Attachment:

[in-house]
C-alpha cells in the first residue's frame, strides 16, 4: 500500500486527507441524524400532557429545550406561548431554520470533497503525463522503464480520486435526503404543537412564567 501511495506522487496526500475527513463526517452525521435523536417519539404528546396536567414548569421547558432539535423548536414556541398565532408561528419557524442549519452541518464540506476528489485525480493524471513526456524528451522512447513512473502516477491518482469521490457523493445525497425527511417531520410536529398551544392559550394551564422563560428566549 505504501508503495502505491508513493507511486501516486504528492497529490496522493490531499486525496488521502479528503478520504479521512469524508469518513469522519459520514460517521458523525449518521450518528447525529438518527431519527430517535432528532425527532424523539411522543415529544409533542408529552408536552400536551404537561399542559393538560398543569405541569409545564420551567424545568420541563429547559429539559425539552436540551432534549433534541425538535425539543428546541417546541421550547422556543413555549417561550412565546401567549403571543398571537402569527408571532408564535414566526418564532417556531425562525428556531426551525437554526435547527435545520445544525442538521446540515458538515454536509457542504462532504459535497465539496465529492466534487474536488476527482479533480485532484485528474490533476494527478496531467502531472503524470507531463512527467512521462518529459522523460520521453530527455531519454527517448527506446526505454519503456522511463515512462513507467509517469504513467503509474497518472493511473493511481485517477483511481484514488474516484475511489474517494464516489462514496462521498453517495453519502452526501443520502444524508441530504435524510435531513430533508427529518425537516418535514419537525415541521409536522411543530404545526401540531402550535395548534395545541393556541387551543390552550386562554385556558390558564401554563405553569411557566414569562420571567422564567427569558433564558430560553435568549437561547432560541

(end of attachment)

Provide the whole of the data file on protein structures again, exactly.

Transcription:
[in-house]
C-alpha cells in the first residue's frame, strides 16, 4: 500500500486527507441524524400532557429545550406561548431554520470533497503525463522503464480520486435526503404543537412564567 501511495506522487496526500475527513463526517452525521435523536417519539404528546396536567414548569421547558432539535423548536414556541398565532408561528419557524442549519452541518464540506476528489485525480493524471513526456524528451522512447513512473502516477491518482469521490457523493445525497425527511417531520410536529398551544392559550394551564422563560428566549 505504501508503495502505491508513493507511486501516486504528492497529490496522493490531499486525496488521502479528503478520504479521512469524508469518513469522519459520514460517521458523525449518521450518528447525529438518527431519527430517535432528532425527532424523539411522543415529544409533542408529552408536552400536551404537561399542559393538560398543569405541569409545564420551567424545568420541563429547559429539559425539552436540551432534549433534541425538535425539543428546541417546541421550547422556543413555549417561550412565546401567549403571543398571537402569527408571532408564535414566526418564532417556531425562525428556531426551525437554526435547527435545520445544525442538521446540515458538515454536509457542504462532504459535497465539496465529492466534487474536488476527482479533480485532484485528474490533476494527478496531467502531472503524470507531463512527467512521462518529459522523460520521453530527455531519454527517448527506446526505454519503456522511463515512462513507467509517469504513467503509474497518472493511473493511481485517477483511481484514488474516484475511489474517494464516489462514496462521498453517495453519502452526501443520502444524508441530504435524510435531513430533508427529518425537516418535514419537525415541521409536522411543530404545526401540531402550535395548534395545541393556541387551543390552550386562554385556558390558564401554563405553569411557566414569562420571567422564567427569558433564558430560553435568549437561547432560541